Wallace wrote about his work on the railway saying,

‘I enjoyed myself immensely. It took me up the south east side of the valley…along pleasant lanes and paths, through woods and by stream and up one of the wildest and most picturesque little glens I have ever explored. Here we had to climb over huge rocks as big as houses, ascend cascades, and take cross levels up steep banks and precipices all densely wooded.’

When the work was complete Wallace, and the others who had been working on the Vale of Neath Railway, took their plans to London to present to parliament. The Vale of Neath Railway plan was passed by parliament in 1847.

7. Llantwit Cottage

In 1846 Wallace persuaded his brother John to move from London to find work with him in Neath. Their mother and sister Frances also wished to join them so Wallace rented a cottage in Neath next to St Illtyd’s Church less than a mile from town.

It was here at Llantwit Cottage where Wallace stayed until he embarked on his journey to the Amazon with Henry Bates in 1848. Wallace described the cottage as having, ‘a nice little garden and yard…going down to the Neath Canal, immediately beyond which was the River Neath, with a pretty view across the valley to Cadoxton and the fine Drymmau Mountain.’

8. Neath & Tennant Canals

Whilst living at Llantwit cottage Wallace’s brother John became determined to build a small boat giving them access to Swansea via the Neath and Tennant Canals.

John was a carpenter by trade and he built a small lightweight boat, light enough to carry and to hold two to three people. One day Wallace and his brother persuaded their mother to travel to Swansea with them on the boat, ending in one of them getting wet feet. Listen to the audio story available to find out who got their feet wet.

9. Neath Town Hall

During both his residences in Neath Wallace taught lectures at the Town Hall and Mechanic’s Institute on a Friday evening. Wallace taught the subjects of Geology, Geography, Astronomy and Science.

At first Wallace was reluctant to lecture but with a bit of persuasion from Mr William Jevons who owned the Cwmgwarch Venallt Iron Works he gave in and started to teach the basics of science, including physics. The Town Hall is a grade two listed building located on the same street as the Mechanic’s Institute, both buildings are still in use today.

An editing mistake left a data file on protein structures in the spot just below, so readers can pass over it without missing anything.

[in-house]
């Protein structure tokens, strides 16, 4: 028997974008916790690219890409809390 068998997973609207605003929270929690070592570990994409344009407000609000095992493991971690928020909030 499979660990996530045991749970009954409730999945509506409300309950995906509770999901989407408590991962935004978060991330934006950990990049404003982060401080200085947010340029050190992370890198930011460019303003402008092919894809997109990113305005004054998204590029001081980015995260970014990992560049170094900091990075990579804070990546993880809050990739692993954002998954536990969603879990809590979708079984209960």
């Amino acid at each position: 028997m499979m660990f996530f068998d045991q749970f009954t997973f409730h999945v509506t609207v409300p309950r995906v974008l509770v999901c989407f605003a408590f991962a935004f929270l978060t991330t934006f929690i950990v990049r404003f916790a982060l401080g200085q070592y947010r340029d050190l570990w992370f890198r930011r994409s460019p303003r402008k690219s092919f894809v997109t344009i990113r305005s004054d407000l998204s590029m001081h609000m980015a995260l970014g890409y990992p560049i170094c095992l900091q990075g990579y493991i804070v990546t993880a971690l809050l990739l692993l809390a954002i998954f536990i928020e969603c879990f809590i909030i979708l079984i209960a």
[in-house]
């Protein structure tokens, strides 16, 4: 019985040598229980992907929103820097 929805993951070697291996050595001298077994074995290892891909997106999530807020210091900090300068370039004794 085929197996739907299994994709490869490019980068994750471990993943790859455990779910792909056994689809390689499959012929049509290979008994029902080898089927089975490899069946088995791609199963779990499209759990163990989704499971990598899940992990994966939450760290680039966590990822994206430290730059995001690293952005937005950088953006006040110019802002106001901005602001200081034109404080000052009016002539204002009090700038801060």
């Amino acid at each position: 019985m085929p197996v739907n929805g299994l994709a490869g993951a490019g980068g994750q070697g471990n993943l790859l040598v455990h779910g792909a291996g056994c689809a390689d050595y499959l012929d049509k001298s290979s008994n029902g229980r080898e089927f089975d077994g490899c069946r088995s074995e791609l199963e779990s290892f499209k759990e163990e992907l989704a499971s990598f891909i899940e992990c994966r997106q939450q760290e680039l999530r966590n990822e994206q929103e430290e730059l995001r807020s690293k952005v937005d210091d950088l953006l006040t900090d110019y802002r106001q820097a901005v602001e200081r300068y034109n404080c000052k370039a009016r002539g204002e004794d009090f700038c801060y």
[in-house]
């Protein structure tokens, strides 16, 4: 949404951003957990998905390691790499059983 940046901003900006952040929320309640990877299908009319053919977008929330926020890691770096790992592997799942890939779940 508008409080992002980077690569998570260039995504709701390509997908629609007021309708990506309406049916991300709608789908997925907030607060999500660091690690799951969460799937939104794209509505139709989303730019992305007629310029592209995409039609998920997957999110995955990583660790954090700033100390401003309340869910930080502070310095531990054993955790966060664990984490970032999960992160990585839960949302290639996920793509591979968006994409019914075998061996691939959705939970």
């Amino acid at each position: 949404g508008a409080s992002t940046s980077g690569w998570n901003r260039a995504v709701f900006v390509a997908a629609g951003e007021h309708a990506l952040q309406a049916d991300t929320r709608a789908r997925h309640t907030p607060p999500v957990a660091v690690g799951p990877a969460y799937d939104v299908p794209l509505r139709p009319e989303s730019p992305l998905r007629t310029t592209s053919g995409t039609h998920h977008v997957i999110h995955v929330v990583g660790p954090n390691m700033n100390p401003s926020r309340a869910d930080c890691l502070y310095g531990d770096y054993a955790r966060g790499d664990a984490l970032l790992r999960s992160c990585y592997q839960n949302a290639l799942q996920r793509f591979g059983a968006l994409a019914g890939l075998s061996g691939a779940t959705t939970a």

10. Cwmgwrach Iron Works

Mr Jevons was a local industrialist and was a co-founder of the Mechanic’s Institute in Neath. Locally he was known as the ‘man of Neath’ holding a substantial private library of books which Wallace would occasionally borrow. As a result of these meetings Wallace was persuaded to lecture at the Mechanic’s Institute.

Cwmgwrach Iron works opened in 1839 to smelt iron with anthracite; however by 1854 the furnaces were out of use. Today you can still see the remains of iron works features include the blowing-house engine, part of the cast-house, the base of the stack and the furnace walls. The office building is now a residential farmhouse. From the top of the iron works there are panoramic views looking down over Glynneath and the surrounding valley.

11. Mechanic’s Institute

The Mechanic’s Institute in Neath was formed in 1843 to provide working men with education in elementary and technical subjects. The Mechanic’s Institute started with a library and various resourses such as maps and globes and held its classes all at the Town Hall. However due to its popularity the original Institute became too small and a new building was necessary.